Monday, June 30, 2008

Measuring Up

I recently read guest-blogger Annette Lyon’s homage to Brillig’s treatise on the adoring younger sister, and my mind raced to my own experience, but in reverse -- that of the resentful older sister.

Earlier this morning, I read the latest from Kimberly at Temporary?Insanity -- in part, a realization that she had been comparing her wilder oldest daughter to the calmer second-born saint. And it struck me again that this sibling rivalry theme is screaming for attention (pun intended).

Measuring Up

Emily and I are exactly two years and two days apart. Frequently Mom would celebrate both our birthdays together on the day in between. (Seems like a good idea as a mom, but at the time it felt like a giant rip-off!)

My sister imitated me at everything, from coloring books to college majors. Even though her fourth-grade teacher pointedly warned her not to turn out like her big sister (true story) she kept on copying. It drove me nuts. (I now find it hilariously fitting that she actually got a part-time job in a copy shop!) The funniest part of all was that I was spunky and rebellious and she was the straight-laced, responsible one. (It’s like Beezus wanting to be Ramona the Pest. Go figure.) Anyway, I was sure Mom loved her best.

My sister was a really funny little kid. She had this wild, red curly hair, and our mom could never contain it or even get a brush through it, so she ended up just putting a headband on her most of the time. I remember when Mom and Dad would introduce us to friends, the people would say, “Look at that gorgeous redhead” and then they’d take a sidelong glance at me and add, “Hmmm...she has braces, doesn’t she?” I did not like being compared to her.

In her late teens, Emily transformed into an even-more-gorgeous swan. She decided to grow out her hair and really capitalize on it. Now she looks like a J Crew model. So. Not. Fair.

Unfortunately, I also remember how mean I was to my sister. (Probably jealous of the hair!) My earliest childhood memory is when I was just two years old and Emily was a new baby. We were at our Grandma’s house, and I couldn’t stand the way everyone was fussing over Baby Emily and no one was paying any attention to me. (I had clearly enjoyed being the center of everyone’s universe for two whole years and was reluctant to share that prized position.) It was bad enough that Mom and Dad were making such a fuss over the new baby, but now my very own special Grandma was doing it too? I was so angry and hurt, I went and crawled into Grandma’s bedroom closet. (I can still remember what it felt like groping under all those coats and dresses in the dark, like slipping through the wardrobe to Narnia -- although I came back as the evil White Witch.) I had found the perfect thing -- a sequined slipper. I sneaked back into the living room and marched right over to where Grandma was holding the newborn, and whacked poor Baby Emily on the head!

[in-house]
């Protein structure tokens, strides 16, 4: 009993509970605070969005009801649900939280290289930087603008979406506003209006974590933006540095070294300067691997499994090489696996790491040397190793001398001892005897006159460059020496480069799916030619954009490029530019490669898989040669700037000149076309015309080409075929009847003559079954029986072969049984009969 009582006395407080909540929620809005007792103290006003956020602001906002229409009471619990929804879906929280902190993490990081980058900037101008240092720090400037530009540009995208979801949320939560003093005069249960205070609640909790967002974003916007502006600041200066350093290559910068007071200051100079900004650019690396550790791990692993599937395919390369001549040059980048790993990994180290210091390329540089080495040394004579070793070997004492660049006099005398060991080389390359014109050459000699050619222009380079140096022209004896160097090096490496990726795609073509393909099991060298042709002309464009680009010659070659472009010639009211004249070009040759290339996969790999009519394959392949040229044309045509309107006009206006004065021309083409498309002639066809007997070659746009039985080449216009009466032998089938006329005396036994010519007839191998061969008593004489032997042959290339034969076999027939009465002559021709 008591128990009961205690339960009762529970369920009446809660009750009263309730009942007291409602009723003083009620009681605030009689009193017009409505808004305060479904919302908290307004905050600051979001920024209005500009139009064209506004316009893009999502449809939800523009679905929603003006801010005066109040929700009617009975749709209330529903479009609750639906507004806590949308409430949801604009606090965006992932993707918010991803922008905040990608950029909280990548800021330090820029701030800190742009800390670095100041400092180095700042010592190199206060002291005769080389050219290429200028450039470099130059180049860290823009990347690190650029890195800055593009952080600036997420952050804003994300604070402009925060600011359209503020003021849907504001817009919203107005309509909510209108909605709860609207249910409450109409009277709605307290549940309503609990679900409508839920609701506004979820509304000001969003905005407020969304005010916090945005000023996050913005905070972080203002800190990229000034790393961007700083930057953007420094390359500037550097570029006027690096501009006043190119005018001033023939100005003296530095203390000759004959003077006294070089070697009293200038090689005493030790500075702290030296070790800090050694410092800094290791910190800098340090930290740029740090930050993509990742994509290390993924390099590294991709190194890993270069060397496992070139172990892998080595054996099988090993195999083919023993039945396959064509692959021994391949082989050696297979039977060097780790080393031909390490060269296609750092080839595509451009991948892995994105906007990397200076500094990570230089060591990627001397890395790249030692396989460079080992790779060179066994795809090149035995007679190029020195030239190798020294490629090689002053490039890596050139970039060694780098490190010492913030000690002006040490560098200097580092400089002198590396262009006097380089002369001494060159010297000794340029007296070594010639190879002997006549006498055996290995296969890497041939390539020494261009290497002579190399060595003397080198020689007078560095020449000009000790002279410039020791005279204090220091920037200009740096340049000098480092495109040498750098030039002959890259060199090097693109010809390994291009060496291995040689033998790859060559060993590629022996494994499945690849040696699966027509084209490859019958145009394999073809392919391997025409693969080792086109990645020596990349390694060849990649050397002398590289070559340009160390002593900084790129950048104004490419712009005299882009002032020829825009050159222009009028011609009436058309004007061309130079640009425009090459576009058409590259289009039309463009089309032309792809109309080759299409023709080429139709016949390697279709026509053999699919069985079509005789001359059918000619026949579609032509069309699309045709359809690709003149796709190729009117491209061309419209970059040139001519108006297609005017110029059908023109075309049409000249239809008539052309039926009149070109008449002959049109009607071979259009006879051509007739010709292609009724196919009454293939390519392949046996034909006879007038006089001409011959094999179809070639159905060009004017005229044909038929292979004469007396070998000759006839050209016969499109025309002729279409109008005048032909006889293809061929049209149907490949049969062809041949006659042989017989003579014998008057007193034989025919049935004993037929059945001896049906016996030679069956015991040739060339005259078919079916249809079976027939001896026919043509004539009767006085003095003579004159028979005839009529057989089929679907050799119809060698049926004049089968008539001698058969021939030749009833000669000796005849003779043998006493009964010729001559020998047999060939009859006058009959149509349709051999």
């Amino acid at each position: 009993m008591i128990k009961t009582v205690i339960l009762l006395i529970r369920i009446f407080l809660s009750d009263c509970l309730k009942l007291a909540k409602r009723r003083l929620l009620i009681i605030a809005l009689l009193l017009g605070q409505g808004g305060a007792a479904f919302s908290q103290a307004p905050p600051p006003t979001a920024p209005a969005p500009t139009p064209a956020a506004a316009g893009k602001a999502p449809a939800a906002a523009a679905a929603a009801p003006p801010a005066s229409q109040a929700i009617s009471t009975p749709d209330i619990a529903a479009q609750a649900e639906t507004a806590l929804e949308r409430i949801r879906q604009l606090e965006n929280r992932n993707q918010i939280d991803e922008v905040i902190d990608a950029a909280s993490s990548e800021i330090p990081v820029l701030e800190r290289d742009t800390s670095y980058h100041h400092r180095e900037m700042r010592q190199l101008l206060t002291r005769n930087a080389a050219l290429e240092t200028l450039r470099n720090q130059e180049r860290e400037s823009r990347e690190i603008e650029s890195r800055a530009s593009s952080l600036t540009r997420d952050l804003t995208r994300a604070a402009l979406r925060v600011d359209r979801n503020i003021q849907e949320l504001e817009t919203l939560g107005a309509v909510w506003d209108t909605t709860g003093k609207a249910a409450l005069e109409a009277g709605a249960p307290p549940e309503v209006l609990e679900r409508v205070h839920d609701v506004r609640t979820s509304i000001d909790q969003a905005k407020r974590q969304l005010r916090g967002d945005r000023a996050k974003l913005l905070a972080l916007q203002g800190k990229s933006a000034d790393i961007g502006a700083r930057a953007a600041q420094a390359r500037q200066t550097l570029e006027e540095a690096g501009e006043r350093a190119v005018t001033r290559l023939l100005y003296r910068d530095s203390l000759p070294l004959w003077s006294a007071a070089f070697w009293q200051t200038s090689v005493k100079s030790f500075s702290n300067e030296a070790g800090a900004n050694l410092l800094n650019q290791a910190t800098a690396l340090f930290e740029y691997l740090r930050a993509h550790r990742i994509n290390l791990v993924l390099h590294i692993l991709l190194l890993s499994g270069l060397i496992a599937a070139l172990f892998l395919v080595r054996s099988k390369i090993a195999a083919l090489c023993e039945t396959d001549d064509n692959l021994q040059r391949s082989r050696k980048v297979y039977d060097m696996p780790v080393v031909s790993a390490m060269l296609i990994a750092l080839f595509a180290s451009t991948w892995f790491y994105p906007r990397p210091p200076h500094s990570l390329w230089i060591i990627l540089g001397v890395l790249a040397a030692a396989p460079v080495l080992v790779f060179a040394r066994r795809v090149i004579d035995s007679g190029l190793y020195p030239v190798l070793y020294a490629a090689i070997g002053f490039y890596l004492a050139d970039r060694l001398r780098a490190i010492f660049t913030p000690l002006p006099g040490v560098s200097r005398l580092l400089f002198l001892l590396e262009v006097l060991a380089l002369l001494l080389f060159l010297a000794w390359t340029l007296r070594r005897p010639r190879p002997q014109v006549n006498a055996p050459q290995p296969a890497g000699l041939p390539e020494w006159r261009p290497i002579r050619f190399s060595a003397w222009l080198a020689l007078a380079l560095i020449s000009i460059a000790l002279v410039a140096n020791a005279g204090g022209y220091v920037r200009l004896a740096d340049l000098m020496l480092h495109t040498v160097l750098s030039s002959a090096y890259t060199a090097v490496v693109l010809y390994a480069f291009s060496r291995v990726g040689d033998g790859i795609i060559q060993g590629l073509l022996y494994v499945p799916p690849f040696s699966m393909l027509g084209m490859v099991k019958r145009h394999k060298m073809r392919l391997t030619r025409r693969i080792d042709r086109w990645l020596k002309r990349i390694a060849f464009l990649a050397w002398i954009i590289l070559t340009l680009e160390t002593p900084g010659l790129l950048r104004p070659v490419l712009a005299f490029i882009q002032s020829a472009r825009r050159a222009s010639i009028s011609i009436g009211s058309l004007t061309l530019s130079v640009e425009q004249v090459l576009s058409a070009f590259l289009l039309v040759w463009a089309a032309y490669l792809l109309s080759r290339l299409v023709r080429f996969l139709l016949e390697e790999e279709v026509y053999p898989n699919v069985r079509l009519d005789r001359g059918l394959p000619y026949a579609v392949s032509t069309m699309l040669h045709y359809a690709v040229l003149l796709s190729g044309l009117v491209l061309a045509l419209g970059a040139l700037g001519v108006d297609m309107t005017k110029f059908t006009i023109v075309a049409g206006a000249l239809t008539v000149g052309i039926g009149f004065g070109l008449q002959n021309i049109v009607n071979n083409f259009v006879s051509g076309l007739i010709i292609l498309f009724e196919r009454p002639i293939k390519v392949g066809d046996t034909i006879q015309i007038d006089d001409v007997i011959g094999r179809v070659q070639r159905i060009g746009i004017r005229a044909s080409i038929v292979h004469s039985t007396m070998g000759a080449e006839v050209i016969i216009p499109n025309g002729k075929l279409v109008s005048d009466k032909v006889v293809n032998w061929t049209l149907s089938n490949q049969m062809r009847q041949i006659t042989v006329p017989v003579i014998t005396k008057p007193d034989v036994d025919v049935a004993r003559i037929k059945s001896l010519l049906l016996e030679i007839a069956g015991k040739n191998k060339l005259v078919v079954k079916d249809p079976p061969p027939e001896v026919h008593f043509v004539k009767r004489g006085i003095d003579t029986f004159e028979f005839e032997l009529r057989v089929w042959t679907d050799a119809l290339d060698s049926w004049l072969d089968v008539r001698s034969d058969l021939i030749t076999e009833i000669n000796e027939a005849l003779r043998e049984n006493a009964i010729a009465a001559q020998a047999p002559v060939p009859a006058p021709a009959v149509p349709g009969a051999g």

When I was several years older I remember chasing her down the hall in a fit of indignant rage. She, of course, ran into our bedroom and shut the door, and then held it shut so I couldn’t get in. Not to be outdone, I got the brilliant idea to go off in search of a ruler so I could poke her feet away from the door and let myself in. Jab-jab-jab....I kept poking and stabbing the ruler under the door. And it worked. But when she opened the door, she had all these little welts on her forehead -- it turns out she was down on all fours LOOKING UNDER THE DOOR to see if I was coming -- and I WAS ACTUALLY POKING HER IN THE HEAD! *Ooops!* [wince]

It drove me crazy how rule-bound she was. (Must have been that ruler episode! Literally had it pounded into her!) And I probably resented it all the more because that unquestioning obedience was one of the things our mom adored about her. But as we’ve gradually matured, I’ve come to completely love and admire her and actually enjoy being around her. Even the copy-cat thing worked out for the greater good. When I had to do 24 watercolor illustrations for a fragrance company in Santa Cruz, I hired my sister to do half of them. Amazingly, no one could tell who did which (but I secretly liked most of hers better than my own).

And, although we still have occasional power struggles, I think she’s finally forgiven me for all the rotten things I did when we were little. It’s funny -- she was the younger one, but somehow I was the one who needed to grow up. And she became one of my very best measuring sticks.

Thursday, June 26, 2008

Haiku Friday: The Taste of Summer

Haiku Friday

I'm trying my hand at a new adventure today: Haiku
I can certainly accomplish something that brief today, right?
So here's what I had for lunch today, all romantically zen-ified in 5-7-5:

chilled cucumber soup
summer tickles my palate
with green gazpacho

– or–

avocado floats
over a cucumber sea
on cilantro boats

And now here's the recipe, so you can taste summer for yourself. And remember: You can never be too rich or too thin...or use too much cilantro!

My friend CB sent me this recipe last summer when I was completely burned-out on cooking and fresh out of ideas. It was an instant hit, and I've made it several times since. But this is the first time I've made it this summer. Jeff was making those unmistakable "What About Bob" moans without even realizing it. This one could even rival the infamous "When Harry Met Sally" O: "I'll have what she's having." (Good choice.)

It's served cold. You cook nothing, even in prep. It's easy, it's delicious. It's healthy. What more could you ask on a summer night? (Don't answer that.)

Green Gazpacho
Yields a scant 6 cups; serves four to six.

1 ½ lb. cucumbers (4 to 5 picklers or 2 ½ large slicers), peeled, seeded, and cut into 1-inch pieces (to yield 3 cups)
1 Tbs. kosher salt; more to taste
1 large yellow pepper
1 medium ripe avocado
1 medium sweet onion, cut into 1-inch pieces (2 cups)
¼ tsp. freshly ground black pepper; more to taste
3 oz. fresh crustless Italian country-style bread, cut into 1-inch cubes (2 cups)